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5 Courageous Stories of Black Entrepreneurs Who Started from Scratch

Black History Month isn’t just a celebration of roots, courage, and overcoming. It’s also an important lesson for every single community, minority group, and underprivileged society. A lesson about creating our own “luck” — and fate.s


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Angela Yurchenko

4 months ago | 8 min read
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They “beat the odds”. So can you.

Entrepreneurship is in many ways, a mirror to life — you start with a blank page and a head full of ideas. How you fill that page will depend on a lot of inner characteristics— vision, patience, perseverance, empathy, stubbornness. Plus, one external thing— “a dash of luck”.

This elusive “luck” is in many ways, “uncomfortable” things like privilege, background, family, connections, etc. Often enough, “luck” is the collective term for the things we don’t talk about, the things we shush.

For Black entrepreneurs, the above kind of “luck” has been so minimal — or even nonexistent — that historically, they went on to defy it and create their own. We can only admire the courage of the people who beat the odds of life and became not just successful entrepreneurs but role models far beyond their communities.

Today, I’d like to give an ear to their stories — the stories of the Black entrepreneurs next door who made it when all the odds were against them. If they can do it, so can you.

Antonio Wells: “Never let someone who lacks vision stop yours”

Today, Antonio Wells is someone we call a “role model” and a “success story”. The owner of Chicago-based brand growth and marketing agency NAMYNOT Inc. is helping businesses from start-ups to Fortune 100 companies grow their brand.

Yet few know that Antonio is a serial entrepreneur who once started a tech review company launching on nothing but a “shoestring budget”.

Back then, in 2009, Antonio was able to grow the company organically into a global leader in the app review industry and successfully sell it only through smart investment decisions.

“My company never received funding and was able to grow exponentially by reinvesting. The greatest challenge I faced was lack of funding [and] lack of knowledge in finding alternative ways of gaining funding. However, I turned this lack into execution by working with what I had and continually reinvesting (oftentimes 100%) until I hit a point of profitability.”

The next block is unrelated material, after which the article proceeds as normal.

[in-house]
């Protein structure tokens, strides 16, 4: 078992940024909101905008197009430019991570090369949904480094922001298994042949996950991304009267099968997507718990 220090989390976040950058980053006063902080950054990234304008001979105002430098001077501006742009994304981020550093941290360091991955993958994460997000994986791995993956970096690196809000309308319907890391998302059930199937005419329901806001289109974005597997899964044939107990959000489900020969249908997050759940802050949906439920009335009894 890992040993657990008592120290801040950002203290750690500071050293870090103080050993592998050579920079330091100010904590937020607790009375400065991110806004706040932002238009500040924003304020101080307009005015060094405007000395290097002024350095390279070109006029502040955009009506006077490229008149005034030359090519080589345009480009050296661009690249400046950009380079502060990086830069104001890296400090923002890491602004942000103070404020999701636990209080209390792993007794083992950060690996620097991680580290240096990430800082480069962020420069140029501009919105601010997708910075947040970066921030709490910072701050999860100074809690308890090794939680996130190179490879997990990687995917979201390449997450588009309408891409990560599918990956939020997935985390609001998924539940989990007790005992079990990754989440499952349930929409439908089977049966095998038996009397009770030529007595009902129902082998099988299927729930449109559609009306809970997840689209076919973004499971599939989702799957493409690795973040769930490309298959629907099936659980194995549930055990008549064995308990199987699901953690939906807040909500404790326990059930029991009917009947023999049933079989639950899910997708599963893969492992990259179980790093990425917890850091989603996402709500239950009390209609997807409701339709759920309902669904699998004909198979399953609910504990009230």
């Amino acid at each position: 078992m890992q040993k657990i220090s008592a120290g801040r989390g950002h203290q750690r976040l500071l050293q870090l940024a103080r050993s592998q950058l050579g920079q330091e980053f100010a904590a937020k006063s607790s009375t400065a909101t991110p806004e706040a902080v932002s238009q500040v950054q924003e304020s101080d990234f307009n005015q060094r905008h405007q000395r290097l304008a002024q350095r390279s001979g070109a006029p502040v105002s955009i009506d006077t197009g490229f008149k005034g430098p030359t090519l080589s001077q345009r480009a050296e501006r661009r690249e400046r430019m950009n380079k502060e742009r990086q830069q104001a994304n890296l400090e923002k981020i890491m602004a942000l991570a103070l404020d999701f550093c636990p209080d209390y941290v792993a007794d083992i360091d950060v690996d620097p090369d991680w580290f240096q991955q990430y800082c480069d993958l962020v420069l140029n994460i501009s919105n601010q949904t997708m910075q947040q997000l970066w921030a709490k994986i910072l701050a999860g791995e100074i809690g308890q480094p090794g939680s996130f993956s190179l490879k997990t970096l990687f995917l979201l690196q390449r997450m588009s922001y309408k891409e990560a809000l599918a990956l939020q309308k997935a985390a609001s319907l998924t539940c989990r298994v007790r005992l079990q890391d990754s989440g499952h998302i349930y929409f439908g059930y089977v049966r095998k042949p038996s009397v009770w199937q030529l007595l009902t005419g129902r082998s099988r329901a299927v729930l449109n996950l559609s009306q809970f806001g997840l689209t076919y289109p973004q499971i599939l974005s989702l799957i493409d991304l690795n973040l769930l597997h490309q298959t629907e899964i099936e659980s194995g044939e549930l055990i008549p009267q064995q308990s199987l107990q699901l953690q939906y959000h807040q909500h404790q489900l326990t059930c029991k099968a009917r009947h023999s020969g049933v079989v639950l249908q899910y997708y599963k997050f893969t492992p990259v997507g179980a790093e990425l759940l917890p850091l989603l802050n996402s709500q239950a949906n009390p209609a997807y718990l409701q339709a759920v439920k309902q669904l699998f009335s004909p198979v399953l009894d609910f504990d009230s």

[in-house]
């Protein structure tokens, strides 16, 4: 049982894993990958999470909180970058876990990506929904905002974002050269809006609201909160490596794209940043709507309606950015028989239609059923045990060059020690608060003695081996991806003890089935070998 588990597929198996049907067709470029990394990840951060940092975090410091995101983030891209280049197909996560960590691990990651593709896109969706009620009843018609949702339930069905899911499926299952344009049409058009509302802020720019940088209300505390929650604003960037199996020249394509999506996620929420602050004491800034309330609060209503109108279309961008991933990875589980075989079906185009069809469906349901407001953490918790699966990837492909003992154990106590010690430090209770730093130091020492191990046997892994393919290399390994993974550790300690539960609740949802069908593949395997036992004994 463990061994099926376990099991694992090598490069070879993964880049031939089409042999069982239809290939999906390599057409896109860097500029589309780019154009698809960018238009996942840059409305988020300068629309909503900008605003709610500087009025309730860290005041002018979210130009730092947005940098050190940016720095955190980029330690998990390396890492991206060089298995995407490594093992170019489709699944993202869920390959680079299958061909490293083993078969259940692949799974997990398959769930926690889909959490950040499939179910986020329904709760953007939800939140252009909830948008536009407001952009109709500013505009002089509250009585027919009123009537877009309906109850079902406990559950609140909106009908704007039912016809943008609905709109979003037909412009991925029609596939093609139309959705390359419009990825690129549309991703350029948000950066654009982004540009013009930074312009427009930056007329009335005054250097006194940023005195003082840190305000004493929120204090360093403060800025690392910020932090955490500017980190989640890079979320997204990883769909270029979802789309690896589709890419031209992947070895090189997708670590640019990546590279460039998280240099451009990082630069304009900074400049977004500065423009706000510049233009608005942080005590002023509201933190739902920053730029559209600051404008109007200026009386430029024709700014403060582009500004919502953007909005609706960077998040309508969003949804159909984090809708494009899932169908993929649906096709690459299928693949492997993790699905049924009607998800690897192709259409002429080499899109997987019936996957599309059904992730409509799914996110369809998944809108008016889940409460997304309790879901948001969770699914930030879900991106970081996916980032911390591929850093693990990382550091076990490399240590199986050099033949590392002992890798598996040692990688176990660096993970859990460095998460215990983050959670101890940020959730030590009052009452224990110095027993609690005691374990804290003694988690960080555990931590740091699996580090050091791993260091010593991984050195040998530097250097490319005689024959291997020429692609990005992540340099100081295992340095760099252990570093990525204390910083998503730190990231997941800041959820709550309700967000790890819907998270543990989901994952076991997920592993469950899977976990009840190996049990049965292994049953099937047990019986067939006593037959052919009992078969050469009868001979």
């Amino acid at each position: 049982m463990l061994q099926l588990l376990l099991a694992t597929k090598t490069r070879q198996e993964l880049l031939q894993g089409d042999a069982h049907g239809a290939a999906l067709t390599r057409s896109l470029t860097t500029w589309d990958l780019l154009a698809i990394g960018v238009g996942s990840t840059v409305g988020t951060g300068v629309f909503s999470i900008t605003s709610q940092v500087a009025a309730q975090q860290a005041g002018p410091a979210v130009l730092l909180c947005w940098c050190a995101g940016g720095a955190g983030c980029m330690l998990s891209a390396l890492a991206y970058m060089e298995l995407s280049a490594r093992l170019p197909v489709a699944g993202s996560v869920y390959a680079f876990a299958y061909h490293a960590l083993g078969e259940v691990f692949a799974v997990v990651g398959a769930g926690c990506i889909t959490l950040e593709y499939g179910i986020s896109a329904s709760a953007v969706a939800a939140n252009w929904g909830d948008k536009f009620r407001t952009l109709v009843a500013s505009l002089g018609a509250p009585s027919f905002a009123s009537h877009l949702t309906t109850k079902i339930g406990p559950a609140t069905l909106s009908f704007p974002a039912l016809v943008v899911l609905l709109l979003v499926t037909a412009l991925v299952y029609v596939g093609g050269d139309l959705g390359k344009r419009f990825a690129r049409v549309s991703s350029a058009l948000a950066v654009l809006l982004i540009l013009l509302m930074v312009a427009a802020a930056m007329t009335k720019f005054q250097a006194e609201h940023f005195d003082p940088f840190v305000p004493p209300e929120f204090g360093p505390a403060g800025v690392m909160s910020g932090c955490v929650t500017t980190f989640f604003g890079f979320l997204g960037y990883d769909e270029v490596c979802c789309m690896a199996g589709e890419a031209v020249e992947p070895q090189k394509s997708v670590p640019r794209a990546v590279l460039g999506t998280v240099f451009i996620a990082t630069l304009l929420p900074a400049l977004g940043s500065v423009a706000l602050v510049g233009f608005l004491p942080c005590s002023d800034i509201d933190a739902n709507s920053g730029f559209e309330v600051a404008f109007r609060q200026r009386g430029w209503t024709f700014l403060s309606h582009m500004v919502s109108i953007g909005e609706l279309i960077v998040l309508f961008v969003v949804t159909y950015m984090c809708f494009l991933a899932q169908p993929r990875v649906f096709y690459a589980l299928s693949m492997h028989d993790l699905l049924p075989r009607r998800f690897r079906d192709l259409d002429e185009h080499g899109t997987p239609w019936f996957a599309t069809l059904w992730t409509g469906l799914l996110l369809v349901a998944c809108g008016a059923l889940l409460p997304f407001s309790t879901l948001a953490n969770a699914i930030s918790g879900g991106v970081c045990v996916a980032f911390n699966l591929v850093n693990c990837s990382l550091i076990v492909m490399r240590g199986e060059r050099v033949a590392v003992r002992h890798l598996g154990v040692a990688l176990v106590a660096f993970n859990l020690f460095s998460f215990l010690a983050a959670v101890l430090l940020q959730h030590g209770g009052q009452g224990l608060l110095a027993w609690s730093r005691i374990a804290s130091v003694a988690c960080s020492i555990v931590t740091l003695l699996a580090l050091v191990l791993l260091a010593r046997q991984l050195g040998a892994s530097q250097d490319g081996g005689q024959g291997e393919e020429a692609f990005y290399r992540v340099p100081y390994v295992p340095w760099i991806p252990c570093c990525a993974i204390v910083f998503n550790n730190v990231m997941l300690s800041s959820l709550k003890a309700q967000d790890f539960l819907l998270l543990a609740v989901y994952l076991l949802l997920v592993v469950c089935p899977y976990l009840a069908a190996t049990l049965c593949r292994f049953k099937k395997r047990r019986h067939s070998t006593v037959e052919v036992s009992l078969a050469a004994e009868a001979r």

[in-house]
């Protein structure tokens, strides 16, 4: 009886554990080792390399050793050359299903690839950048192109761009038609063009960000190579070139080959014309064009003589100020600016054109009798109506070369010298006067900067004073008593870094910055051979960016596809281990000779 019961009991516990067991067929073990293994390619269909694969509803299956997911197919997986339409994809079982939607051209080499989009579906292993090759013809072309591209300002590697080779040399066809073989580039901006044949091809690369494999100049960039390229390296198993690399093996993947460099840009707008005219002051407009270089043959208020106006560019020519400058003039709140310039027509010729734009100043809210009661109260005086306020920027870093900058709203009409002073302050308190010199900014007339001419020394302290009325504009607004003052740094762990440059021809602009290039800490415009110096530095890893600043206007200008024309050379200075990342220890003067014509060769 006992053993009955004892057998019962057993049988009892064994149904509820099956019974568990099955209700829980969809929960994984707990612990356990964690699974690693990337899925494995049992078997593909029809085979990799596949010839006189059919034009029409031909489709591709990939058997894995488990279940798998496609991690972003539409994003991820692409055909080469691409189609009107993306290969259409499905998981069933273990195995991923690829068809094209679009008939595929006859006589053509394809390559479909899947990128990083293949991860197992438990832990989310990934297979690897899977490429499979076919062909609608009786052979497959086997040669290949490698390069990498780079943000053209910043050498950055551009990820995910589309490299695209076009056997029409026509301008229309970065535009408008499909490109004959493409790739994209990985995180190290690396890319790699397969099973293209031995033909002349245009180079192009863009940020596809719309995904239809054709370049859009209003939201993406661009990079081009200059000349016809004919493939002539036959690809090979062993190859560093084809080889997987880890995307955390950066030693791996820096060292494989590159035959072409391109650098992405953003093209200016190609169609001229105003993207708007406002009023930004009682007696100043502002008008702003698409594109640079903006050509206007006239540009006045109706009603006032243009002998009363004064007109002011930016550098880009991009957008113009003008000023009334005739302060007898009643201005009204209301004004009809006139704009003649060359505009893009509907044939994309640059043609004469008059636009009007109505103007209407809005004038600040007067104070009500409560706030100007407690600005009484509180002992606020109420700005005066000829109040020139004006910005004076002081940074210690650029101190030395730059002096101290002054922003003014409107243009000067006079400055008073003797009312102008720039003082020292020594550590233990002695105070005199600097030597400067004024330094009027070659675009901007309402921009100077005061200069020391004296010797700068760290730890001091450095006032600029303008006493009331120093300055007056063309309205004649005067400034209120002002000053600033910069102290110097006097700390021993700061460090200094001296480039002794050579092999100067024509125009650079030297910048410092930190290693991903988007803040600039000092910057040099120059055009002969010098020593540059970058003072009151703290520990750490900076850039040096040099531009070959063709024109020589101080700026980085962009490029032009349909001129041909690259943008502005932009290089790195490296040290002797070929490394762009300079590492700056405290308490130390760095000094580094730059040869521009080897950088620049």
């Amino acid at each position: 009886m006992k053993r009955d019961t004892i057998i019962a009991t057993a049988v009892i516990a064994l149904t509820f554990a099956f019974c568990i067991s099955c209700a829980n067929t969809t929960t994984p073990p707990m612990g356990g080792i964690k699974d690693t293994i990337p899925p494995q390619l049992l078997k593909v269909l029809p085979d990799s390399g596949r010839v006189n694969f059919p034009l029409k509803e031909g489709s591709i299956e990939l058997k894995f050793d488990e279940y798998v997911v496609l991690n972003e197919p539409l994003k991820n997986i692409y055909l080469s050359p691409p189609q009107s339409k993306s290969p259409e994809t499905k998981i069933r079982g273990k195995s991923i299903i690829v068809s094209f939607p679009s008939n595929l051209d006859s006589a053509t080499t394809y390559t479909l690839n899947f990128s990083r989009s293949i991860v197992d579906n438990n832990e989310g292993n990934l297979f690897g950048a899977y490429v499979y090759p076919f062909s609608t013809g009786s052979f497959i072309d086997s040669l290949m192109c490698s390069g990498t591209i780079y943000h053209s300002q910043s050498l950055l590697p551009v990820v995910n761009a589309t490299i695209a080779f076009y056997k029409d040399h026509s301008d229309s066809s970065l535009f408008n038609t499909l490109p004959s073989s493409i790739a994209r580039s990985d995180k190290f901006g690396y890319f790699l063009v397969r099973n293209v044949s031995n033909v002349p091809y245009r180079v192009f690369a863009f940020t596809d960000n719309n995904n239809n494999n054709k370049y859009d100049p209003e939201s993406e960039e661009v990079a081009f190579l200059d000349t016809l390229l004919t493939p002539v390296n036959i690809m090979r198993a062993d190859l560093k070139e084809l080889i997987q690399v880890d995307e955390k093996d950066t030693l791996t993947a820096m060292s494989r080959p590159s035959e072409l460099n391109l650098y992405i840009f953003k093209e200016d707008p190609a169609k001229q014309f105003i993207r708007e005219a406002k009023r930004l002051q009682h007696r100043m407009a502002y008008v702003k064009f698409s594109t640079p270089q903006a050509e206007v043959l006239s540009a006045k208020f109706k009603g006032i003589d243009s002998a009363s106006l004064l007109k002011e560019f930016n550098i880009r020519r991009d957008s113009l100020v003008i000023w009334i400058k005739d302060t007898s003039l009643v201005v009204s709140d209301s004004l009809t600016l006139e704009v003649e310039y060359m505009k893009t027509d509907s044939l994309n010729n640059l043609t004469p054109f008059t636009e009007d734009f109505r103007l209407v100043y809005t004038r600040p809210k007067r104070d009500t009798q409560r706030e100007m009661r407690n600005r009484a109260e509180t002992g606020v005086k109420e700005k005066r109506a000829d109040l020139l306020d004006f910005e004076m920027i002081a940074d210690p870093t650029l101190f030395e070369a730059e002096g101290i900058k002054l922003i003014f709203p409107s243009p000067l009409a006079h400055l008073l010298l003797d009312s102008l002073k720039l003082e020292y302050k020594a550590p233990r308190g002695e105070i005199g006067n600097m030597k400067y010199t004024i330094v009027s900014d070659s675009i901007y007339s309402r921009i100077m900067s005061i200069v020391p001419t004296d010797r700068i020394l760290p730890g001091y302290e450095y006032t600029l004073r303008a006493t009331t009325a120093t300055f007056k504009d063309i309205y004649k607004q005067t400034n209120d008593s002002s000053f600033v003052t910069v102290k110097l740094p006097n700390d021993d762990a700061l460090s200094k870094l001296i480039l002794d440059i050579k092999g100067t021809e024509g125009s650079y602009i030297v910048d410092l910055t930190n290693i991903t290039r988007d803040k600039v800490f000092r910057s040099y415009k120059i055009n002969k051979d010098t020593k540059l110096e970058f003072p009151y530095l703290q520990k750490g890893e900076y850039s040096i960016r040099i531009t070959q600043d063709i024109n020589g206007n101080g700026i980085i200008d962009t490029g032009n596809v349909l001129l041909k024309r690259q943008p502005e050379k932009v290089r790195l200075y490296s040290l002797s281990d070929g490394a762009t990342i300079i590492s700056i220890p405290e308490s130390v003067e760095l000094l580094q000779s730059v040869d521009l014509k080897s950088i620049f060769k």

For Antonio, the most important thing in life has been to never give in when others fail to believe in you or your business. Even such a critical aspect as lack of funding for business isn’t enough reason to give up on one’s goal.

Antonio’s business journey shows that strategic financial planning is vital to any startup or growing business. Further, his motto is to never let even well-meaning advisors to interfere with your vision.

Whatever the financial hardship, there’s a way to adapt the means to your goals, Antonio reminds us.

Some of the best ways to cut back on business costs are reinvesting in the business, studying profit margins, and building a simple financial model for your business. All of these things can be learned in online courses for free, or by studying beginner-oriented financial literature.

2. Jamie R.Wright: “It’s not that I’ve always known who I would be, it was just very clear to me who I wouldn’t be.”

Starting or growing a business during a pandemic is an immense challenge in itself. Starting a business as a victim of domestic violence in the middle of a pandemic, while fighting for your safety at a women’s shelter around Houston, TX, is something that takes unprecedented courage.

Jamie Wright is one such amazing woman. Fighting not just for her life, but for the life of women in similar circumstances as she, Jamie became a trauma & self-love advocate, author, motivational speaker, and ambassador for women subjected to domestic abuse.

Jamie’s story and practical advice has already been shared on BBC News, CBS, Fox 26, 60 Minutes Quibi and more.

“As a survivor of domestic violence, I share my story of triumph in a way that inspires others. I also provide practical ‘how-to’ tips and tools in an effort to help others radically transform their lives. The greatest business challenge I faced overcoming my self-doubt and disempowering thoughts by realizing that all that I needed was within me. I may have been victimized, but I AM NOT a victim. Adversity is an opportunity to remind/show myself how strong and resilient I am.”

A survivor of domestic violence that has accomplished everything through her faith and courage, Jamie’s motto is a paraphrase of Oprah’s quote, “It’s not that I’ve always known who I would be, it was just very clear to me who I wouldn’t be.”

Whatever life situation we’re currently in, Jamie reminds us to find a community for guide and support (find a list of online business communities for Black entrepreneurs here.).

She also makes it clear that seeking help in a community of like-minded individuals does not demonstrate a lack of courage or personal initiative.

When we are backed by someone who understands our experiences, we can move mountains — even in times of a pandemic and personal trauma. This is real, hands-on courage.

3. Vid Lamonte’ Buggs Jr.: “To persevere and overcome the odds, have a warrior mindset and live a warrior lifestyle”

People often call Vid the “modern Renaissance man”, i.e., a man of many talents. He is an entrepreneur, bestselling author, athlete, public speaker — and that’s just a part of his accomplishments.

Throughout his childhood, it seemed the odds were turned against Vid.

Born with a medical condition that made doctors believe he wouldn’t be able to walk or run normally, and facing academic challenges in school, he went on to graduate with the highest honors, obtain multiple degrees, engage in sports, and find his life’s purpose in a hidden talent.